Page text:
Shimla, the famous holiday resort that was once the summer capital of the British Raj, is now the state capital of Himachal Pradesh. Draped in forests of oak, pine and rhododendron, it is situated at a height of 2,130 m and is blessed with perennially cool air and superb panoramas. Like most hill stations, it sprawls across ridges at many levels, connected by steep lanes. It has now grown into a large, prosperous town and is on its way to becoming a cosmopolitan centre. It is famous for its buildings styled in Tudor and Neo-Gothic architecture reminiscent of the colonial era. The British government used to leave the winter capital at the end of March or beginning of April and move to Shimla until the end of October. Once the Kalka-Shimla railway line was laid down in 1903, Shimla became the favourite haunt of those wanting to escape the summers.
How to Reach Shimla
- Shimla has an airport at Jubbarhatti, which is 23 km away from the city.
- It is connected to Kalka by a narrow-gauge railway line with a total length of 96 km. Kalka is connected to Delhi by a few express trains.
- Shimla is 370 km from Delhi and takes around nine hours to reach by road.
: Established in 1844, Christ Church is considered the most prominent building on the entire Mall Road. Don't miss the pipe organ inside, said to be the biggest in India.
Considered to be the highest point of the Mall, the Scandal Point is marked by a statue of Lala Lajpat Rai, the freedom fighter.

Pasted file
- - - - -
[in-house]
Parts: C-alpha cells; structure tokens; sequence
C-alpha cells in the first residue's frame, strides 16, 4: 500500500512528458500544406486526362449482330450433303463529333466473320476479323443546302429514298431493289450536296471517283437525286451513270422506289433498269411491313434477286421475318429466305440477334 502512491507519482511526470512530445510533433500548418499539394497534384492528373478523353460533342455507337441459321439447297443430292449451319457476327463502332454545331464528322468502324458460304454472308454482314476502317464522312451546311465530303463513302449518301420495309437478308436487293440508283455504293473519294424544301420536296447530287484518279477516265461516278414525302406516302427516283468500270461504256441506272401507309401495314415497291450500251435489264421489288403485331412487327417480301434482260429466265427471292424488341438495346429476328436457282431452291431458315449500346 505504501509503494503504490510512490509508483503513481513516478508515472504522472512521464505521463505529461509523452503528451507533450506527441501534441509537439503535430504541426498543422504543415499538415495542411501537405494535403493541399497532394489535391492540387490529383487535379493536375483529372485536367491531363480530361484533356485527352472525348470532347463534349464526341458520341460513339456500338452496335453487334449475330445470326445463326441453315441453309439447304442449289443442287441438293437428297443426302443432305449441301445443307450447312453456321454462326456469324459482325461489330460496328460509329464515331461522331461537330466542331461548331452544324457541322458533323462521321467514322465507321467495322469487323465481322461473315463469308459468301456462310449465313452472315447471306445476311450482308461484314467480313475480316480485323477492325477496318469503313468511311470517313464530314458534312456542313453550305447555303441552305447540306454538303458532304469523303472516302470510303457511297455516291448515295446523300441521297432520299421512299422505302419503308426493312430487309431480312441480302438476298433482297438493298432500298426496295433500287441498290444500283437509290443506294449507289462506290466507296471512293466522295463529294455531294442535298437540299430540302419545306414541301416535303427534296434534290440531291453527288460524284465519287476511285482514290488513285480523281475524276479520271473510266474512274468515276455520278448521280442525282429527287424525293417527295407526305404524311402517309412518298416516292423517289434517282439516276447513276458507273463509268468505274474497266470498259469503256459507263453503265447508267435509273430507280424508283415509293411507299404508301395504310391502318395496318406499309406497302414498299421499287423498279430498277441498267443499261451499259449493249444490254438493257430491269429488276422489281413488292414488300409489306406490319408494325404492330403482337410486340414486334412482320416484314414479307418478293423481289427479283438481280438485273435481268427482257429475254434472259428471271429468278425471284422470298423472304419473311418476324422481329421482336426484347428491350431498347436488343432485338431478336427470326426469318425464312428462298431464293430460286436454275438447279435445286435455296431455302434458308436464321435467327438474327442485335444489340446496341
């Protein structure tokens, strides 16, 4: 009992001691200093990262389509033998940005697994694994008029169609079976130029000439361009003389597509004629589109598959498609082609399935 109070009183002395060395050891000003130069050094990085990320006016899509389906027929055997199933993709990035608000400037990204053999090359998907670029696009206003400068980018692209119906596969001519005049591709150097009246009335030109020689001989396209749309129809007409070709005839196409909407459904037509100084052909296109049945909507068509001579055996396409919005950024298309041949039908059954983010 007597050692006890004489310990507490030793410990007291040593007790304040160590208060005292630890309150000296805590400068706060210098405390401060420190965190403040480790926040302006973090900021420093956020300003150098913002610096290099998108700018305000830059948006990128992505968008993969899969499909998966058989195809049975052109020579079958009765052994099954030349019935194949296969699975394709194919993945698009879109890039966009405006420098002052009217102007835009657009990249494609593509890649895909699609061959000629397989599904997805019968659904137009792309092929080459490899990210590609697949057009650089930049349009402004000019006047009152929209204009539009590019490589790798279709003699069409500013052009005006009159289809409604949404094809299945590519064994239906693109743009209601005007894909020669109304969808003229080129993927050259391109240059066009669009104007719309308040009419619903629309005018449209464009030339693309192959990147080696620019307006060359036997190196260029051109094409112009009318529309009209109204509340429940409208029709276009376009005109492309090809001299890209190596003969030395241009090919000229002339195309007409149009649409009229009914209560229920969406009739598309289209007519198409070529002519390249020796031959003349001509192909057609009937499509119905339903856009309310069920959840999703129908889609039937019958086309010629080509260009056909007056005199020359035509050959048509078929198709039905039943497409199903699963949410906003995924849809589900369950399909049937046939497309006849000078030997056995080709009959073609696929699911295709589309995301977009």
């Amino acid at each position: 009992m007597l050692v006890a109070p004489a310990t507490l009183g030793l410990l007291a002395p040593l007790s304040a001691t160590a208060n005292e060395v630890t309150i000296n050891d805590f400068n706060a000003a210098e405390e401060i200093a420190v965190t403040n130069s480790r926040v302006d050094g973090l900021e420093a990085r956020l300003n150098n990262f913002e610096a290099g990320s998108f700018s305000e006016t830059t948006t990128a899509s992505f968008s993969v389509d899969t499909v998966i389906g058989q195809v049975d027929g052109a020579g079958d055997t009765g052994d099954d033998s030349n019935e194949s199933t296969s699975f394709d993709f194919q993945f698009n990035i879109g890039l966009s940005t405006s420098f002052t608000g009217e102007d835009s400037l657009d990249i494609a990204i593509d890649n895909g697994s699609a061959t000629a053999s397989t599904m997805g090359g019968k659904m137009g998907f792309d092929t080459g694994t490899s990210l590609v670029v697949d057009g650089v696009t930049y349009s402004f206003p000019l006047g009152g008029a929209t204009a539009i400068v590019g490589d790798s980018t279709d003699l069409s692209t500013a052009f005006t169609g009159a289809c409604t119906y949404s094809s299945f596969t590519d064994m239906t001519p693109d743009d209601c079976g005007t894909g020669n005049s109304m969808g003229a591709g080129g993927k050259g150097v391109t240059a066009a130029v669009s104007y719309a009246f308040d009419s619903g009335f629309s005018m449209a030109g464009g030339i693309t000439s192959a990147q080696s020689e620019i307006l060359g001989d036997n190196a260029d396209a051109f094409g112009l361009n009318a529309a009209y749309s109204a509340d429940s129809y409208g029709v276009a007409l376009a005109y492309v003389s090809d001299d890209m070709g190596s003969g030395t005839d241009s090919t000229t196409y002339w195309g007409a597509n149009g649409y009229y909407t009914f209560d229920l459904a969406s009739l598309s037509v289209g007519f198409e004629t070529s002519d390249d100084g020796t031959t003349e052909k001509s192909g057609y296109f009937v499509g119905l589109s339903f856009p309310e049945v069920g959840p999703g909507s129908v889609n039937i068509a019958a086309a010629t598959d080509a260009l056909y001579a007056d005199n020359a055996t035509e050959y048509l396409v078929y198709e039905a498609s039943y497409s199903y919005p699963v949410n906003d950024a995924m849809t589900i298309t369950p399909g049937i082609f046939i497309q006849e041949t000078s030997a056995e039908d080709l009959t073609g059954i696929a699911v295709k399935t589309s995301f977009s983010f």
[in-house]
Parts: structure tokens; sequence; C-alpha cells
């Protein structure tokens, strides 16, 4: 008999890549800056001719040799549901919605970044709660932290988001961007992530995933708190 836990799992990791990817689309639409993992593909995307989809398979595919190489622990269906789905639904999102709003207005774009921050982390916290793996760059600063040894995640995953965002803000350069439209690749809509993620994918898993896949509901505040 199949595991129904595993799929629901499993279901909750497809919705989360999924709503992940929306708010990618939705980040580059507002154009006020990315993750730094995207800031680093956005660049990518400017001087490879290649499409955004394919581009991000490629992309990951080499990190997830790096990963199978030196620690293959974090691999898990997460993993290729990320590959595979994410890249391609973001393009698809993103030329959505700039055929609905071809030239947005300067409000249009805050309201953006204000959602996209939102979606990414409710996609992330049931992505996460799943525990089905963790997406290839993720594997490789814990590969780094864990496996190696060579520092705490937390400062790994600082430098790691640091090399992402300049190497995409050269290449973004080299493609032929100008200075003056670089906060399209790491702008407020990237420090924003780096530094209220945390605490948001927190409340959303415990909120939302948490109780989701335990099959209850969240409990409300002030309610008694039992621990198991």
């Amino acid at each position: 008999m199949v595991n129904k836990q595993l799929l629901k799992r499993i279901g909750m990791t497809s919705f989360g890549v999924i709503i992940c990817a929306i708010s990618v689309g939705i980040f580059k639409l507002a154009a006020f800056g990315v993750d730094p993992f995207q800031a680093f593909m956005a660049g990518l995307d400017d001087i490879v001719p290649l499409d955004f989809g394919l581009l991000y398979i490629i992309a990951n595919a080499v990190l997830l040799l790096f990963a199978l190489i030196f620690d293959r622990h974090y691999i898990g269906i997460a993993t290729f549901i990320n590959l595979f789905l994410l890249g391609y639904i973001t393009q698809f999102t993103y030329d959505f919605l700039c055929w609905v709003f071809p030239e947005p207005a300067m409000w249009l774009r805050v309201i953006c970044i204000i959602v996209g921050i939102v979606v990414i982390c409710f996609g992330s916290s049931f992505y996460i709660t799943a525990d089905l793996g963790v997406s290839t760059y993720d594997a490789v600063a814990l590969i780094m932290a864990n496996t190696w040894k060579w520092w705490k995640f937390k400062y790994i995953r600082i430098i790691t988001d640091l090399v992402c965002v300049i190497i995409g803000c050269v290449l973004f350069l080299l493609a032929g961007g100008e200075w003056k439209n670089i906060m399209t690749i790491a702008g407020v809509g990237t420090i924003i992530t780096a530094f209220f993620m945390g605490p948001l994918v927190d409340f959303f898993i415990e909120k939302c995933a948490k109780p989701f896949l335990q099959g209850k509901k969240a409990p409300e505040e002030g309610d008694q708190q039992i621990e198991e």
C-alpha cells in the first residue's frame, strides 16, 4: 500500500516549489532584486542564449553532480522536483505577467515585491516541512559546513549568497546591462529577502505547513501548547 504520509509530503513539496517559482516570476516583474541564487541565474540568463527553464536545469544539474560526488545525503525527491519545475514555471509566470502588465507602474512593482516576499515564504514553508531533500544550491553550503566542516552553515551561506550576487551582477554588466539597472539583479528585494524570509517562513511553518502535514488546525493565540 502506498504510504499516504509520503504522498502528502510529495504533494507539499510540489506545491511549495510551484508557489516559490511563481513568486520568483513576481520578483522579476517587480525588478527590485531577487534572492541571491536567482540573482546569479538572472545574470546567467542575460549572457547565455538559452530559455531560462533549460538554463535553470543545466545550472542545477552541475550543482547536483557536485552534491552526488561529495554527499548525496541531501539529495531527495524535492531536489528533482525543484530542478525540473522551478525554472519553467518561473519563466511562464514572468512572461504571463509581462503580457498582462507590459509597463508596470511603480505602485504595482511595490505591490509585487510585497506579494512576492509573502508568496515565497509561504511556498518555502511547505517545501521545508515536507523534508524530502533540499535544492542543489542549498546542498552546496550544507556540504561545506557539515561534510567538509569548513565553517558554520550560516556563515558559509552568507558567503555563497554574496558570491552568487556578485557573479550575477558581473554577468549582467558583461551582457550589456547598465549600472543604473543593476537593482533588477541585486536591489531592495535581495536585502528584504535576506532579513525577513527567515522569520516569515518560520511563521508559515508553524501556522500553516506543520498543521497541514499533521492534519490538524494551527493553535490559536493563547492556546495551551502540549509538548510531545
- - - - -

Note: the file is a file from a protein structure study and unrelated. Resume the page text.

Located on the Mall, this theatre built in Neo- Gothic style was inaugurated in 1887 and was constructed to entertain the English elite.
Himachal State Museum
Located near the Scandal Point, it is housed in a charming colonial building with huge lawns.
: It was constructed as the residence of Viceroy Lord Dufferin but has now been converted into the Indian Institute of Advanced Study. Do not miss the astounding view of
the sunset or sunrise from its terrace.
The historic Peterhoff complex, now a heritage hotel, is located at Chaura Maidan, in the heart of the city. From here you can see the scenic beauty of Choorchandani on the front side, Dhauladhar ranges on the western side and Kinner Kailash on the eastern side.
Perched on the highest peak in Shimla, the Jakhu Temple is dedicated to Lord Hanuman.
Dhanu Devta Temple
: About 4 km from the city, Dhanu Devta Temple is one of the rare temples where a male god is worshipped. Built in